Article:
Tuesday, June 09, 2009

The California Bike Road

The above is a quote from Frank Barron, my psychology professor who said it in class over 25 years ago and it’s stuck in my head since. One of the reasons it’s stayed with me all this time is, quite simply, it’s right. There’s really almost no downside to bicycling, and its swift adoption as an alternative to cars would combat not just pollution, global warming and dependence on foreign oil, but obesity and diabetes as well.

The downside to bicycles is of course their relative lack of speed and cargo capacity, and that they require physical effort. Not to mention the chance of getting instantly killed or permanently disfigured by a car. As it is, the biggest drawbacks to bicycling are that it takes place right next to automobiles, and if we want people to start using bikes to any meaningful extent, we have to separate them from automobiles. One of the best things we could do as a society right now would be to start building bike roads between all our major cities. Not lanes, not paths. Roads. Roads built specifically for bicycles, and designed to take fullest advantage of prevailing winds, terrain and gravity. Imagine if we built wind tunnels for bicycles alongside urban freeways, or gondolas up to mountaintops with perfectly graded downhills running along the ranges and foothills. Imagine if those gondolas, or simple tow ropes, were powered by windmills. Imagine the things we could do if we put our minds to it.

Since the election I’ve found myself with a lot of free time, much of which I’ve spent biking between San Francisco and Los Angeles, trying to find the quickest and overall safest route. This is what I’ve come up with:

Following the 101 inland instead of the coast cuts out a lot of traffic and unnecessary climbs and takes fullest advantage of the prevailing winds through the Salinas and Santa Maria Valleys, which are considerable. Although not quite as scenic as the coast it’s a hell of a lot quicker, less strenuous and less dangerous, and if we ever do build a bike road between SF and LA, I can just about promise it’ll follow this route. (which I’ll detail in later posts) Though most of it takes place on quiet country roads, there are a few hellish sections where you have to go on the freeway, and those are the parts I’d like to fix up first. My goal is that one day parents will be able to take their children on this ride in relative safety, without having to deal with cars.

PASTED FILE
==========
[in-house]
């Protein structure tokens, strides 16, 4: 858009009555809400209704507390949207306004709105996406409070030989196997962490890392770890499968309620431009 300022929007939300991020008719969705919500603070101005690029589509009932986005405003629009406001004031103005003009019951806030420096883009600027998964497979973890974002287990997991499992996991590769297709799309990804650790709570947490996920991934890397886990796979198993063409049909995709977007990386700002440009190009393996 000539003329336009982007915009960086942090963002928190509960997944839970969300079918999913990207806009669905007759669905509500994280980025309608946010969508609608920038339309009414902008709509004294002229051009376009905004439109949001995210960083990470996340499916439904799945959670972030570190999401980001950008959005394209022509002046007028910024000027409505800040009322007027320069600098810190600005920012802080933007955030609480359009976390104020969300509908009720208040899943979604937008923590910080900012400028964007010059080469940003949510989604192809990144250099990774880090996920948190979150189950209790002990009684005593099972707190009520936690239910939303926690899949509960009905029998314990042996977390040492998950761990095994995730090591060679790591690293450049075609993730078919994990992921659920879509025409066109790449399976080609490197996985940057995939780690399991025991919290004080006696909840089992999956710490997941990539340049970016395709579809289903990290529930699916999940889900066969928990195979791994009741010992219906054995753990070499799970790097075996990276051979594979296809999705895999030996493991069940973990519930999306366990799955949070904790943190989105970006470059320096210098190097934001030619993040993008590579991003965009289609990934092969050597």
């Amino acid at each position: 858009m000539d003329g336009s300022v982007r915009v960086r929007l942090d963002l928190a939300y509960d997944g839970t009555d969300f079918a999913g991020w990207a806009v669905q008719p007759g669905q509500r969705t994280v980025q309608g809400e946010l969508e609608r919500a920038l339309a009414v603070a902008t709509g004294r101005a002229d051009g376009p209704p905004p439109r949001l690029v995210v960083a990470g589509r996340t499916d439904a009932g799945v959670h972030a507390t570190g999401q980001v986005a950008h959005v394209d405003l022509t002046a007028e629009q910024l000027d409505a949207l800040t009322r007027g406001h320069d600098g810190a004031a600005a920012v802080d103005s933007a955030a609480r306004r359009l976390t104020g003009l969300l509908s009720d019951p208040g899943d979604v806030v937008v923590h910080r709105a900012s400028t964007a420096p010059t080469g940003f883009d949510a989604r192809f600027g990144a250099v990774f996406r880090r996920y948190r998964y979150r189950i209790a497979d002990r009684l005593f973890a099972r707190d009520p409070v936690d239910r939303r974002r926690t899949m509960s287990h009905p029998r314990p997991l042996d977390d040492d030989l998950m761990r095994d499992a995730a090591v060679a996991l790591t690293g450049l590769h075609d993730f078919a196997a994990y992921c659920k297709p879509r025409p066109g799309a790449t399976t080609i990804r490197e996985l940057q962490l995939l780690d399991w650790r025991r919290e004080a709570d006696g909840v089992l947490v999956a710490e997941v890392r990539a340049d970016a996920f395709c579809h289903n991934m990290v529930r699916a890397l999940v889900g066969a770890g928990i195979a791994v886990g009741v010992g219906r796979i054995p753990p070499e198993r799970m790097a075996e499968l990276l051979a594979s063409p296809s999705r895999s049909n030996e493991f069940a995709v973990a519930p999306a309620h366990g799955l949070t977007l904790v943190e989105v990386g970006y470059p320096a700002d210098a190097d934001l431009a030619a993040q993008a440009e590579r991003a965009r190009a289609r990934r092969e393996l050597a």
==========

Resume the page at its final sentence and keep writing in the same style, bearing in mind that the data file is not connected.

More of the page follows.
I’m not sure how I’m going to pull this off just yet, but I figure the best way to start is to get other people thinking about it too, so you can expect to see more signs like this appearing here in California.


Hecate said...

Great quote!!!!!!!!!!

DittoWatch.com said...

love it!

do you ever read David Byrne's blog?

he's big on bicycling.

svdrone said...

I think you're dreaming... but I guess we need dreamers too.

It seems so obvious about bicycling addressing both the nations energy needs AND healthy-living needs, but so few people seem to make the connection. Bicyclists, to most people, are just an annoyance.

A more detailed map of the SF to LA route would be nice to see. Maybe an annotated Google map?

Unknown said...

For similar dreams, see also http://bikeroute.com and http://nationalbicyclegreenway.com

Duncan Watson said...


Dreaming is good. It is amazing what one can attain when you work at it step by step. One of the reasons why I don't like some cycling blogs is their anti-cycling facility attitude due to the "difficulty of getting the US to do it properly". So they prefer to attack it.

Great blog and I added you to my reader as well. Keep up the good work.

Unknown said...

From San Jose to Paso Robles I prefer McKean and Uvas, connecting to Highway 25 at the southern end of Gilroy. Highway 25 past Pinnacles is gorgeous. Upon reaching King City, Jolan Road takes you into the "lake country" and finally into Paso Robles. From there I generally top over 46, connecting the the extension of Santa Rosa Creek and down onto Highway 1. Upon reaching Ventura, however, you've entered the Freeway Hell of Los Angeles. Good write-up thou. Thanks

used engines said...

Very cool. As I said in other posts, I'm an engines man and love a nice speedster, but my other great pleasure is my beach cruiser (a pedel bike made for cruising the beach). I can connect with my bicycle falling into the utopia category. It doesn't have the roar of an engine, but it's peaceful, and slows down life to let in the REAL stuff.

Ellen Catalina, LCSW said...

I think the obvious thing to do is just make a bike road next to all the existing train tracks. I was thinking this when I was taking the train down to Santa Clara from SF. If there were a simple path next to the tracks it would make things so easy!